Ways You Can Be Charged with a Drug Crime in Illinois
Drug crime charges are incredibly serious offenses, and can result in major fines, lengthy prison terms, and life-changing consequences for anyone who is convicted. Worse, the laws are so extensive and complicated and there are so many that you may not even understand what you did to get charged.
That’s why it’s so important to get in touch with a criminal defense attorney as soon as possible if you have recently been charged with a drug crime in our state. When you sit down for your free initial consultation, your defense lawyer can explain your charges to you, make sure you understand the potential consequences that you are up against, and offer advice on how to proceed with your case.
Our state has so many statutes on the books that deal with drug-related crimes that it is impossible to fit all of them into a simple post. Most of these are pretty “straightforward” drug crimes that just about everyone knows about. Things such as selling drugs, growing/manufacturing drugs, or providing illegal drugs to people. However, in Illinois, there are also a number of ways to commit a drug crime that you may not have been aware of, such as:
- Possession of drug paraphernalia. You know that you are not allowed to have any illegal drugs in your possession, but did you know that you can also be charged with a drug crime for owning, say, a bong? Even if you just bought it because you thought it looked cool and you’ve never used drugs before. The simple act of possessing paraphernalia associated with drugs is a crime in and of itself.
- Providing a minor with Kratom. Also as of 2014, Illinois made it illegal for anyone under 18 to purchase or consume Kratom, an herbal “supplement” believed to stimulate a heroin-like high. It is also a crime punishable by law if you provide a minor with any drug, from alcohol to marijuana to other illicit drugs.
- Intent to sell or deliver. Many people are surprised to be charged with possession with intent to deliver when they expected a simple possession charge. “Intent to deliver” can be incredibly serious depending on the type of drug and the amount you have. Why might you get slapped with this charge? Often, if you have a high amount of a drug, it’s often assumed that you have an “intent to sell,” even if you claim medical use. Other things that can be used as evidence of your intent include carrying a lot of cash and having people frequently pop in and out of your home.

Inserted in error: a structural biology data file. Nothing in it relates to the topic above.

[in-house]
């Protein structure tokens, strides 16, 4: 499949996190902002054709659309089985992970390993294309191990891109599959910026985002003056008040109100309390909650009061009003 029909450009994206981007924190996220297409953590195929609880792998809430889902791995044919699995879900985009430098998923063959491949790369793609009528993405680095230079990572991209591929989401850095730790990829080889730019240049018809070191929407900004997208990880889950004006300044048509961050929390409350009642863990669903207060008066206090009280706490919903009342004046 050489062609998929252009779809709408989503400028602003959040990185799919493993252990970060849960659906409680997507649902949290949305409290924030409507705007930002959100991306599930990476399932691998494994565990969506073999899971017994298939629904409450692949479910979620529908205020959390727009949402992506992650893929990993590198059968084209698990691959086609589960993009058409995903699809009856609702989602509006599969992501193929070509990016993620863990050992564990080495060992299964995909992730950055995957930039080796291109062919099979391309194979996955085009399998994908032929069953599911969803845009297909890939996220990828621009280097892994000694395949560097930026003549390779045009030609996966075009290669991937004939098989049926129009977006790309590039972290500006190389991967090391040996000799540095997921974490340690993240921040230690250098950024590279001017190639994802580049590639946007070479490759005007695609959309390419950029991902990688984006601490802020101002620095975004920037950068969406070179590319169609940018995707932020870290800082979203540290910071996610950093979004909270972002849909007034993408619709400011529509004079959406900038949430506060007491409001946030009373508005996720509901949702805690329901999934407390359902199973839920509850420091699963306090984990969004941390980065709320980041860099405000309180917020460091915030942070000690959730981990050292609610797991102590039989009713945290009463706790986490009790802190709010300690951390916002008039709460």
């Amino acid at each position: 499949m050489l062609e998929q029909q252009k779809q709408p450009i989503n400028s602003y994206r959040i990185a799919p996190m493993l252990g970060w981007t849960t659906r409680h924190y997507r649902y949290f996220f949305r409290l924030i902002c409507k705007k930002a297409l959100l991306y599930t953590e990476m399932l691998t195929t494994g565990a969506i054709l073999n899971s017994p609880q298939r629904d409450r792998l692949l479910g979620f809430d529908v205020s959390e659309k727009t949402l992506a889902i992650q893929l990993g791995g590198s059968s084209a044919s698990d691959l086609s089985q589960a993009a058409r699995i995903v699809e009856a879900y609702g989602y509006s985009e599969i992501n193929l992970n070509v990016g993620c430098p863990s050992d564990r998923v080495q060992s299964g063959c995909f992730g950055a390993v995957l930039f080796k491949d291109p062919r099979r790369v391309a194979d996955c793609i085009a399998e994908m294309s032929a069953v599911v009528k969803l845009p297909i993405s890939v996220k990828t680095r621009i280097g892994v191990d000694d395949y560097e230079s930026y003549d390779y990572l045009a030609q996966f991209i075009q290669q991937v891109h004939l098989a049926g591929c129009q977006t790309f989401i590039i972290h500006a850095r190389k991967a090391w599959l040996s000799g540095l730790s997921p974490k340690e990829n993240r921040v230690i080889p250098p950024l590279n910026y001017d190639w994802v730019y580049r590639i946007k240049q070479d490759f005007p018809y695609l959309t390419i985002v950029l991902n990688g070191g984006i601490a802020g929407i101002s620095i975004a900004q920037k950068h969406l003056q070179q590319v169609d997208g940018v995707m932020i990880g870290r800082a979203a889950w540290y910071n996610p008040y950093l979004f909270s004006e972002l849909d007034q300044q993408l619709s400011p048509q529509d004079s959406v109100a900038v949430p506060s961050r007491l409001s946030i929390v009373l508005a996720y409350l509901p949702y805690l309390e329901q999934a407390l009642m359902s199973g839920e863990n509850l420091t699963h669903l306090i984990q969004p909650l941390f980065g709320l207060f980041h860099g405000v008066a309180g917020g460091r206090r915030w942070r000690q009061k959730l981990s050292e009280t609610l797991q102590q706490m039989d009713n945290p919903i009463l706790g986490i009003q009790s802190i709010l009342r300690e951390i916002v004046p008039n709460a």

- Borrowing (or loaning) prescription pain medication. Unless the person using it has a valid script from a doctor, prescription medication is considered a controlled substance and is illegal. This means that if you’re suffering from pain and your buddy gives you some of his Vicodin (or vice versa), both of you can be charged with a drug crime.
How to Fight Drug Crime Charges
If you’ve been charged with a drug crime of any kind, you owe it to yourself to fight back. And the best way to do this is to seek out a criminal defense attorney who understands how these types of cases work. Often, there have been liberties taken by the police and investigators that need to be evaluated. Or evidence that has been overlooked. A successful defense lawyer will know how to craft the best possible defense strategy for you to help get your charges reduced, dropped, or dismissed.
About the Author:
Andrew M. Weisberg is a former felony prosecutor who now serves as a defense attorney in the greater Chicago area. He has extensive experience in handling all types of criminal cases, from sex offenses and domestic violence to retail theft-related crimes, Murder, and drug crimes.